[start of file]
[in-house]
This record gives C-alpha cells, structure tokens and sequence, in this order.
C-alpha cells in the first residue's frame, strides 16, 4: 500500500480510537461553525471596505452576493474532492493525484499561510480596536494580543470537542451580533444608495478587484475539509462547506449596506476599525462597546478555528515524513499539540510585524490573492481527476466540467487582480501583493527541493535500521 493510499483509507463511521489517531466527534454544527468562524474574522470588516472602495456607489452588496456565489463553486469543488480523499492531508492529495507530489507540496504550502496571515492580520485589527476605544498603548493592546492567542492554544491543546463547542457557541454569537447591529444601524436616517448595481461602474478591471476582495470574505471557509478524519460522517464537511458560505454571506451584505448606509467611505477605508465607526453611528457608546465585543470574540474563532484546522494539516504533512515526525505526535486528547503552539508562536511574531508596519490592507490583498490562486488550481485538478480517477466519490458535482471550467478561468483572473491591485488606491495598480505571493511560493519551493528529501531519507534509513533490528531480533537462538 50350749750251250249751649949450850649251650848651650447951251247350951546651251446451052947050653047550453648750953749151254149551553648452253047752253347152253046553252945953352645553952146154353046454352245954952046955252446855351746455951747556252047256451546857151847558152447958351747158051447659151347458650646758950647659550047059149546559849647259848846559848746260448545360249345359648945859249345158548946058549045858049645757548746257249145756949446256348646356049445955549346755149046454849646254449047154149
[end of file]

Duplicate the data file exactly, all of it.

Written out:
[in-house]
This record gives C-alpha cells, structure tokens and sequence, in this order.
C-alpha cells in the first residue's frame, strides 16, 4: 500500500480510537461553525471596505452576493474532492493525484499561510480596536494580543470537542451580533444608495478587484475539509462547506449596506476599525462597546478555528515524513499539540510585524490573492481527476466540467487582480501583493527541493535500521 493510499483509507463511521489517531466527534454544527468562524474574522470588516472602495456607489452588496456565489463553486469543488480523499492531508492529495507530489507540496504550502496571515492580520485589527476605544498603548493592546492567542492554544491543546463547542457557541454569537447591529444601524436616517448595481461602474478591471476582495470574505471557509478524519460522517464537511458560505454571506451584505448606509467611505477605508465607526453611528457608546465585543470574540474563532484546522494539516504533512515526525505526535486528547503552539508562536511574531508596519490592507490583498490562486488550481485538478480517477466519490458535482471550467478561468483572473491591485488606491495598480505571493511560493519551493528529501531519507534509513533490528531480533537462538 50350749750251250249751649949450850649251650848651650447951251247350951546651251446451052947050653047550453648750953749151254149551553648452253047752253347152253046553252945953352645553952146154353046454352245954952046955252446855351746455951747556252047256451546857151847558152447958351747158051447659151347458650646758950647659550047059149546559849647259848846559848746260448545360249345359648945859249345158548946058549045858049645757548746257249145756949446256348646356049445955549346755149046454849646254449047154149